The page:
which he complained about the consequences, he came out a loser yet again. The judges found themselves saying what they
likely assumed went without needing to be said: that the Department of Corrections mail
system was not intended for inmates to send out their bodily fluids or sexual objects
to others. The mail system seems to be used quite frequently
by those hoping to send drugs as well. Police are searching for a man who tried to
mail $10,000 worth of marijuana in boxes of poorly repackaged cereal. Another was caught sending nine pounds of
pot he claimed were magazines. However, neither of these are comparable to
Curran Millican of Oregon state who attempted to ship as many as 143 pounds of pot across
state lines in large styrofoam rocks. Impressively, Millican’s rocks may have
worked if not for their overpowering smell. However, he won’t have the opportunity to
improve his plan anytime soon; charged with felony possession with intent to distribute
he faces up to 20 years in jail. Meth has been sent under letter labels and
heroin has been found in a care package with m&ms. Methamphetamine traffickers have shipped Aztec
statues and calendars as a way to conceal their drugs. No small issue, legislation hoping to make
fentanyl and other drugs harder to come by is currently targeting Postal Service operations. However, with 1.3 million packages arriving
each day from overseas shipments alone, this is no small task. Mail services are a wonderful thing that allow
us to interact and do business with others both across the country and around the world. However, it does have its limits. While it is harmless enough to send a tooth
or a tree trunk or a toilet paper roll, sending other things such as children, buildings,
or yourself, as Hu Seng would agree, are not the best ideas. The world is full of weird people and weird
things, but one of the things you definitely don’t want to come across as ‘weird’
is your personal website! With Wix, you can be sure that your site is
going to look great and be memorable, and whether you’re a design guru or a first
time newbie, Wix has the tools to get you started on the path to a great looking website
in minutes. Their selection of hundreds of fully customizable
templates lets you drag and drop your way straight to fantastic, or you can dive right
in with their robust design tools and build a fantastic looking site from the ground up
if you prefer. Plus with Wix you can be sure that your site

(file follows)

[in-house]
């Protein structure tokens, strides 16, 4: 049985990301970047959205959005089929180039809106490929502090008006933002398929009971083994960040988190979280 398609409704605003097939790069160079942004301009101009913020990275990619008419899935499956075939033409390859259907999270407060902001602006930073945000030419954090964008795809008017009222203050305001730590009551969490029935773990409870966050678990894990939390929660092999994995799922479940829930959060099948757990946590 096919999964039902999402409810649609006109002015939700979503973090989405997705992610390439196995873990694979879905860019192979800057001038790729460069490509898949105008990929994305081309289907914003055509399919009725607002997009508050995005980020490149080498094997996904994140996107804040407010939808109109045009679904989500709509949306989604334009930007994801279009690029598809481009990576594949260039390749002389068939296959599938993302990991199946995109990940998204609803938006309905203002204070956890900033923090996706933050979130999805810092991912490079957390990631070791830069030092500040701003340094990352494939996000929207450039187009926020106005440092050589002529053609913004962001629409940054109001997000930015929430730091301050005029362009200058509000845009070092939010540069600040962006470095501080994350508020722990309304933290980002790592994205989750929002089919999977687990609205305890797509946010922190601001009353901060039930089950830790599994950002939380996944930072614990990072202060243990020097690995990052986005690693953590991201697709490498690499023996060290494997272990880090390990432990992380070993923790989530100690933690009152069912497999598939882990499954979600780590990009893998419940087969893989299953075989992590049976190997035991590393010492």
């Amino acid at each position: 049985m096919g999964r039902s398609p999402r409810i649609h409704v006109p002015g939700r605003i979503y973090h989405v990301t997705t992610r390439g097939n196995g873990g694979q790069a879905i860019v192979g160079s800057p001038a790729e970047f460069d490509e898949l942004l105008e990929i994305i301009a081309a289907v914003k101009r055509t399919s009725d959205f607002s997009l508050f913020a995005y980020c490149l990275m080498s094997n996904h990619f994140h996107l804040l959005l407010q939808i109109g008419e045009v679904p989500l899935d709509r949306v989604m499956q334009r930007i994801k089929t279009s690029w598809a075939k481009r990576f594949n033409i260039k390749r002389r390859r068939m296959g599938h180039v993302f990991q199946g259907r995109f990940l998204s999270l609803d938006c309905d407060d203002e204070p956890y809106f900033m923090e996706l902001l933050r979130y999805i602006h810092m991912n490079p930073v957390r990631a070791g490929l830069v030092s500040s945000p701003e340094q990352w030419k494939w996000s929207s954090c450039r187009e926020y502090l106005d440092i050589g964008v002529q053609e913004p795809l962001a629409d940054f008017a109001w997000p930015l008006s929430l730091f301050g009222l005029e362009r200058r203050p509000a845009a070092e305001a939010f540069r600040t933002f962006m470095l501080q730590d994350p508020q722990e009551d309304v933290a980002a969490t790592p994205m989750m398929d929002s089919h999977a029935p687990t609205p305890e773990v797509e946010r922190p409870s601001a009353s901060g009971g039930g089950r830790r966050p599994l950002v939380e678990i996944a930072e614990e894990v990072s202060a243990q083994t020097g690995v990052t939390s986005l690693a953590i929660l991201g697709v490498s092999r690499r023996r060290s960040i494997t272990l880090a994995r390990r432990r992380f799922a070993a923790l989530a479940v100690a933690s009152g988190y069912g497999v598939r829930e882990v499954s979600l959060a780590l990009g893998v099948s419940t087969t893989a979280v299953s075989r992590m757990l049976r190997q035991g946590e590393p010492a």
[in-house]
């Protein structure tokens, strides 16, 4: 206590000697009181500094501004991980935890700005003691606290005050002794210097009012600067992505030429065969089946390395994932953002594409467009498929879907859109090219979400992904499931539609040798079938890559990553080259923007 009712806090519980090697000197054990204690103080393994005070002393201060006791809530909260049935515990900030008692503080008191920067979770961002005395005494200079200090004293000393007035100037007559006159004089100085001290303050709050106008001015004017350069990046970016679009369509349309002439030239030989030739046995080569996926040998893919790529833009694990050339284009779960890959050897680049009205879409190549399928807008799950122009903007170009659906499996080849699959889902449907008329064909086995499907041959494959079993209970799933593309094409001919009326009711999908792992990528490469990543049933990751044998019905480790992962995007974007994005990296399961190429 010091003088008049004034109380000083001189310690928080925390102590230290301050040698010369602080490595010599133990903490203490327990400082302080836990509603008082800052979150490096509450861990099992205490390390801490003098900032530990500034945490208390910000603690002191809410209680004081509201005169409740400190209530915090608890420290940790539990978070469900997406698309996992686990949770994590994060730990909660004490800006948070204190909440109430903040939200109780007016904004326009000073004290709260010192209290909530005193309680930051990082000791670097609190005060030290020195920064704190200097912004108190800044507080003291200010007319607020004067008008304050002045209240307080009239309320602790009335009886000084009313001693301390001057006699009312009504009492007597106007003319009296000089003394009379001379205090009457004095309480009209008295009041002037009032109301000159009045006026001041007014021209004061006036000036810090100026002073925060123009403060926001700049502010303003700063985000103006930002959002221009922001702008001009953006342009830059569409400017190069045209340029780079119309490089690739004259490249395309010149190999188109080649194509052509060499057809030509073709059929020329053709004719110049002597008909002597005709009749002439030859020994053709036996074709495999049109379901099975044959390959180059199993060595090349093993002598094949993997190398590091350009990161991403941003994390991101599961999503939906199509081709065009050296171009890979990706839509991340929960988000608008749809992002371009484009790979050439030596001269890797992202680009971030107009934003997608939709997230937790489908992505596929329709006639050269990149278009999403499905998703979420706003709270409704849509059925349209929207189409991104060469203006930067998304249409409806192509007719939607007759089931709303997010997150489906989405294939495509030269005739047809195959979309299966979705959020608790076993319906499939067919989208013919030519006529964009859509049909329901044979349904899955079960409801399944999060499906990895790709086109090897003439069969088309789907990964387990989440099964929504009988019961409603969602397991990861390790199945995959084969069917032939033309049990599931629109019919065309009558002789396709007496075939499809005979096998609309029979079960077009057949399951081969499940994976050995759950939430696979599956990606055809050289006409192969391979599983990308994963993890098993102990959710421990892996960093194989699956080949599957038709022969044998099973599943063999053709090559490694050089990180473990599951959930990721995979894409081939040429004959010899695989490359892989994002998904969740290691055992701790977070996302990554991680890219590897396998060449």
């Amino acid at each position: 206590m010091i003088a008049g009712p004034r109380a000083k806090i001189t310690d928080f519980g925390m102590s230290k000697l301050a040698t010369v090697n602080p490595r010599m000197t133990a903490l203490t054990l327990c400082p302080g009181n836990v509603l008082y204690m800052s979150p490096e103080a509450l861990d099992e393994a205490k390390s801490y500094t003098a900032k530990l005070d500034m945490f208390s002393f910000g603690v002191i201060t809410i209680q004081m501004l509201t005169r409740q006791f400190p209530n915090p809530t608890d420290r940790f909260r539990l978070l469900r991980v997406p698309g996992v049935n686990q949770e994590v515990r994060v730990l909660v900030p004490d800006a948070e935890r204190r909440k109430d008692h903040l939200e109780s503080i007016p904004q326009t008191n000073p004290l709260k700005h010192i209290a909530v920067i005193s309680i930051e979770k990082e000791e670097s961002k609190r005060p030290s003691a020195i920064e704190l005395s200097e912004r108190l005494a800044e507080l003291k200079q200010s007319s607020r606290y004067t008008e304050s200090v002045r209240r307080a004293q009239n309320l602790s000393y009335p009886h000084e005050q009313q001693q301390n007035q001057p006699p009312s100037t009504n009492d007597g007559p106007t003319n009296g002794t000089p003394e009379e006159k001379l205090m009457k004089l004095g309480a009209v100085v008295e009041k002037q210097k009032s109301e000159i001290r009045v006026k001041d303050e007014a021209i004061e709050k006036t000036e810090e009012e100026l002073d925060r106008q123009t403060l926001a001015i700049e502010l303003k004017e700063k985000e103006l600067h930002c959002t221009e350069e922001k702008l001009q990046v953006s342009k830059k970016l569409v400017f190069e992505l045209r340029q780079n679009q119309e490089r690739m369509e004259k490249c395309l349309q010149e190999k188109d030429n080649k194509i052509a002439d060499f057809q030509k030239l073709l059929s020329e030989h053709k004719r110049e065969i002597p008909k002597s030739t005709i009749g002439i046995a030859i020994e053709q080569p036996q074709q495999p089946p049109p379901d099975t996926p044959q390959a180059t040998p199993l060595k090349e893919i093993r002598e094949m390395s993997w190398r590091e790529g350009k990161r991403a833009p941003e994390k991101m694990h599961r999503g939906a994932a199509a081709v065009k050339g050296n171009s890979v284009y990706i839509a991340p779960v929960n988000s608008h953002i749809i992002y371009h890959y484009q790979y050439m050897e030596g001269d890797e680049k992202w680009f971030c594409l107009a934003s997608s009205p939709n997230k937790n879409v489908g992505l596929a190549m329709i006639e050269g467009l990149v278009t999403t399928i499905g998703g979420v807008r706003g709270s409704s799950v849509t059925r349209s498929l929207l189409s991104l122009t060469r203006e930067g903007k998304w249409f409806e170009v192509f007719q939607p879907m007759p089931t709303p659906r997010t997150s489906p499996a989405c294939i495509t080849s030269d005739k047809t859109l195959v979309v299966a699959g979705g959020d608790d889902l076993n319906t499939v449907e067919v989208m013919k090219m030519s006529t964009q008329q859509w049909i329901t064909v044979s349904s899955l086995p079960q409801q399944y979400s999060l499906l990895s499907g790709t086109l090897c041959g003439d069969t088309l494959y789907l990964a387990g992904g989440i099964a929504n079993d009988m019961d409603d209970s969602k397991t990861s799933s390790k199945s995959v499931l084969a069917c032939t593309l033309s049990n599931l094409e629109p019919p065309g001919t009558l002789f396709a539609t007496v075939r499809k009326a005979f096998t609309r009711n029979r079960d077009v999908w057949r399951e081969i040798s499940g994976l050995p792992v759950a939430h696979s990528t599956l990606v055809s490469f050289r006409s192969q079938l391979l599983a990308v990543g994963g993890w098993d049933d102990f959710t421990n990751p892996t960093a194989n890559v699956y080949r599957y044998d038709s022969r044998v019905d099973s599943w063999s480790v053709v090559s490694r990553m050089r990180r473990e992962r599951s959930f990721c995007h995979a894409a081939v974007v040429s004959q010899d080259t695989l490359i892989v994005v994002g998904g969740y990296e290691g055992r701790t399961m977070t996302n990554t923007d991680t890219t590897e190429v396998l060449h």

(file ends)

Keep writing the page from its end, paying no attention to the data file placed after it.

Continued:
is going to be available, and look great on any device! Try out wix today by visiting the link in
the description or going to wix.com/go/infographics2019. Which of these items that people have tried
to send via the mail is the weirdest? Let us know in the comments! Also, be sure to check out our other video
called Disturbing Wikipedia Pages! Thanks for watching, and, as always, don’t
forget to like, share, and subscribe. See you next time!


  1. My teacher claimed that my shirt showed too much shoulder and I needed to cover it up. So I mailed her ShitExpress Glitter and the shirt. I got her adress from a magazine in the class. I failed that class

  2. They had to create a rule to say you couldn’t mail people.


  3. 3:13 wiat, whats the difference between this and the international free trade agreements of today, we ship around things pointlessly all the time

  4. Every time somebody mails me a box it always has one of my relatives heads in it and says “your dead” all I did was not pay

  5. So wait, were all of these kids mailed in boxes?? Or was it more like a cab situation where they just sat in the back?

  6. Me: Where do babies come from.
    Parents: The United States postal service.
    Me: But we live in Canada???

  7. I thought they were going to say something about when box brown shipped himself to Pennsylvania and gained his freedom but nvm 🤷🏾‍♀️

  8. idont know about murica, but the post office over here in germany do not check whats inside the box, it would be a huge unforgiveable violence of privacy. Unless it comes from outside of europe D;

  9. Back when the states slaved black ppl there was a man I dnt remember who or were but he mailed himself to freeedom (to Canada) I learned dis on a black History trip

  10. I don't know why but I couldn't help cracking up at that woman looking at her package in disgust while saying the word "Nothing."

  11. in Indonesia you cannot mailed a knife, but if you labeled it "a piece of steel", they will accept it . . . . weird huh?

  12. I once asked the mailman what was the craziest package he has gotten, he said “a bear that has been disassembled and frozen with blood leaking out of the box “